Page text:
The Society's History

The Scottish Theatre Organ Preservation Society - STOPS - was established on 29th October 1972 at the opening concert of the Christie Unit Organ (from the ABC/Lonsdale Cinema, Carlisle) then newly installed in the Recreation Hall of Bangour Village Hospital, West Lothian, Scotland.

At that time, STOPS was the only dedicated Scottish theatre pipe organ orientated society and quickly took over the maintenance of the Christie organ, as well as the two operating cinema organs in Edinburgh, as well as carrying out the ongoing upgrading and enlargement of the organ in the Playhouse, Edinburgh.

The Society's first
organ in Bangour

The Christie in Bangour
being built in 1972
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The first Honorary President of STOPS was Gerald Shaw, then resident organist at the famed 5/17 Compton organ of the Odeon, Leicester Square, London, who performed the opening concert of the Christie to a 'sell out' audience of over 600.

The society promoted regular concerts at Bangour which were performed by the leading theatre organists of the day, until given notice to vacate the premises at the hospital in 1979, and the organ had to be removed.  Unfortunately, due to lack of storage space it subsequently had to be sold, and is now playing in Germany, having been installed initially in a private home near Harrogate.

During its 7 year stay in Bangour, performances were given by many of the world's leading players to large audiences, members of which traveled considerable distances to hear this incredible little instrument.  In addition to the public concerts, the organ was played every Tuesday night for a patients' dance, and on Sundays for an informal concert for the patients, who were also welcome to attend (for free) the formal monthly public concerts.  It was also featured regularly on BBC Radio 2's 'The Organist Entertains'.

Prior to 1972, several founding STOPS members had taken over the maintenance and upgrading of the two remaining theatre pipe organs in cinemas in Edinburgh.  These were the HiLSDON 3/35 Orchestral Pipe Organ of the Playhouse, Edinburgh and the little 2/4 Ingram organ of the Astoria Cinema, Corstorphine, Edinburgh.  The society was originally launched as the 'Edinburgh Cinema Organ Society' in 1969 when work was begun on the Ingram organ, which Society was itself an offshoot of the 'Edinburgh Organ Society' which promoted domestic electronic organs.   After the founding of STOPS, our Society quickly grew in membership from all over the country.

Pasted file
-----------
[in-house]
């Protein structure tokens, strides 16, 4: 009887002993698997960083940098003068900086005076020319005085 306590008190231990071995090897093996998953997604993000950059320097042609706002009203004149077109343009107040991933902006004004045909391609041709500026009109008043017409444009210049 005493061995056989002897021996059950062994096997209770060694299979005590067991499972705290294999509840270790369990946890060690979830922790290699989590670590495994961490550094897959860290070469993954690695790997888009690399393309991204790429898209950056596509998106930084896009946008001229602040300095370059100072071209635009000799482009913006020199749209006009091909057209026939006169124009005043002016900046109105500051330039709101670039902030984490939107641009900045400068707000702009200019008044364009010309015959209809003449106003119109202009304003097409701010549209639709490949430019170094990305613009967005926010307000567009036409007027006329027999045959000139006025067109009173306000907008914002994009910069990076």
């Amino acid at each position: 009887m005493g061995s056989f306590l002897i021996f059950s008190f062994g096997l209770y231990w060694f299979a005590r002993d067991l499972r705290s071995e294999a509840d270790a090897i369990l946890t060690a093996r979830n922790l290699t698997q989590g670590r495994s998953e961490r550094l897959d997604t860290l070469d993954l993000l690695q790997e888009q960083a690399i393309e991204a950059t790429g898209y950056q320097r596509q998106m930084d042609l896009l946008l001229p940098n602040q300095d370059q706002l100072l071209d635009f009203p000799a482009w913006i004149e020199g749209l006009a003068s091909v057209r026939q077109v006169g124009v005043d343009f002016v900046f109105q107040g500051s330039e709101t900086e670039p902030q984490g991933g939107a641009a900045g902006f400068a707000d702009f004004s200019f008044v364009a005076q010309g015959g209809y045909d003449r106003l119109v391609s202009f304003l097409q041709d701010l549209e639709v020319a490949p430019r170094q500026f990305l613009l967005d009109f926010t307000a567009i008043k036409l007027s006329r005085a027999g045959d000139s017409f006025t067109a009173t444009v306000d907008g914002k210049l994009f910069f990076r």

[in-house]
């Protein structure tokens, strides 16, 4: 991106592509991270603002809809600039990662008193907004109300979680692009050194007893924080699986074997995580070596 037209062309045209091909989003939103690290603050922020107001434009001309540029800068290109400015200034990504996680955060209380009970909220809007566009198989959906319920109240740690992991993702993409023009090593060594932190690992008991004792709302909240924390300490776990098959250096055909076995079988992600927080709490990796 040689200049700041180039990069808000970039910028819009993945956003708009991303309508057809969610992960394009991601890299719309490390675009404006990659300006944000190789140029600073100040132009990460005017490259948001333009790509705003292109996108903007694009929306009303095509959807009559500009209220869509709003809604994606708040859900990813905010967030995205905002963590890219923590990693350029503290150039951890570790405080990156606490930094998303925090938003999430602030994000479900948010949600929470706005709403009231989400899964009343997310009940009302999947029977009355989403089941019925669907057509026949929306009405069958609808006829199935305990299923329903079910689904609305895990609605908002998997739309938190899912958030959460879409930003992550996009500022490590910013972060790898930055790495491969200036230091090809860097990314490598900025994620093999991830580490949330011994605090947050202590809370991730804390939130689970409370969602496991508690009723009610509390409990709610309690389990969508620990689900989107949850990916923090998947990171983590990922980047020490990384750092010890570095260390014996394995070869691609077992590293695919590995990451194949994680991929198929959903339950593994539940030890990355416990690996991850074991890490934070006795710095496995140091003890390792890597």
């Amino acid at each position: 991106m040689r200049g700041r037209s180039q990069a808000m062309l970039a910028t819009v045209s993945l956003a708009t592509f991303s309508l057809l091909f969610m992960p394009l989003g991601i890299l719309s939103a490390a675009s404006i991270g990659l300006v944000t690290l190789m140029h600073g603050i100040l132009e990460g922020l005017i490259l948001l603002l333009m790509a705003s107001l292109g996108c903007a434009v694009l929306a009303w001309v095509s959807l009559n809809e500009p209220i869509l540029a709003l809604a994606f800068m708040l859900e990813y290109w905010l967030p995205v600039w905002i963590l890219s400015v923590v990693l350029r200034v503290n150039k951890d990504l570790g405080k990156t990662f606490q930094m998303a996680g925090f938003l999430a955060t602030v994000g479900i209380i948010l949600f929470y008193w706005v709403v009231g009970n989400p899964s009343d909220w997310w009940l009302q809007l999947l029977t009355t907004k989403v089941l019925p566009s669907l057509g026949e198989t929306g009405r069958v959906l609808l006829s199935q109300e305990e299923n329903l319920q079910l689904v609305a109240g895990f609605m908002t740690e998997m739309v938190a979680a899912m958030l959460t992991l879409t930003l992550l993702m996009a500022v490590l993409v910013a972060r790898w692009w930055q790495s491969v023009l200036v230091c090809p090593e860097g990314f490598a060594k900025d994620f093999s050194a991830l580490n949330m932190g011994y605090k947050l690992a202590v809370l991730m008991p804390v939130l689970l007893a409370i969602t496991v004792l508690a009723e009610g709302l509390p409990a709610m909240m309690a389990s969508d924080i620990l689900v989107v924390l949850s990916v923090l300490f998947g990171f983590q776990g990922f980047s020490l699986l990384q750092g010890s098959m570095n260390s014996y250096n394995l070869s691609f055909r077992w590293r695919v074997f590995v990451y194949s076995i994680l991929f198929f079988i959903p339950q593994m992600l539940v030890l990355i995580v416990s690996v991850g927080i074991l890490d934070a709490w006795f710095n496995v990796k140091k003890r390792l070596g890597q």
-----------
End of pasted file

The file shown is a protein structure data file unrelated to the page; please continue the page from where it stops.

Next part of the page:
Astoria, Corstorphine,Edinburgh
Ingram 2/4

Playhouse, Edinburgh
Hilsdon 3/35
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The co-founders of STOPS were Michael Beattie (1949-2003) Gordon Lucas (1932-2002) and Larry McGuire (1953 -), with the latter two being resident organist of the Playhouse and Astoria organs respectively, with Larry moving over to join Gordon Lucas at the Playhouse as Deputy Organist when policy changed at the Astoria, and the organ there was taken out of regular use.  It was almost a ritual that a group of Society members would meet in the Playhouse on Friday and Saturday nights, being allowed free entry to the cinema by the management to stand in the Balcony to listen to the organ intermissions, then gather in the Restaurant afterwards to socialise.

Gordon Lucas

Michael Beattie

Larry McGuire
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Many evening dinners were held in the Playhouse Restaurant when visiting organists were in Scotland to play either at the Playhouse or Bangour, with the organists then 'having a go' on the Hilsdon either during the scheduled Intermission, or at the end of the film performance.   Within a year of us commencing work on the Playhouse organ, we were actually given keys to the building, to allow us completely free access at any time, and were treated in the same respectful way as its management, by both the uniformed staff (pageboys and usherettes) and the technical staff of the building.

The Astoria Cinema closed in 1974, and was soon demolished but the little gem of an organ was saved and is now in storage under private ownership.  After removal, it unfortunately suffered various losses over the years from different owners, but at least the console, pipework and percussions were intact.  Although it is still in storage, the present owner hopes it has a good chance of being installed and playing again in the near future.

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The Astoria Cinema, Corstorphine, Edinburgh, 1929-1974

The Astoria in 1973

The Foyer

The Auditorium

Gordon Lucas, 1970

Larry McGuire, 1970

Inside the pipe chamber

Pipe chamber on right,
near the console

The 'traps' & Chimes

The Playhouse however, had closed as a cinema a year earlier than the Astoria, but due to pressure from STOPS was soon reopened for live performances, with the organ frequently being played by Larry McGuire for preludes or during performance intervals.

Promoting many concerts at the Playhouse over the years, STOPS regularly had full houses (3100 seats) for the Organ and Variety Concerts the Society presented, until yet another change of ownership in 1985 brought not only an end to that era, but permanently took the organ out of use in the theatre.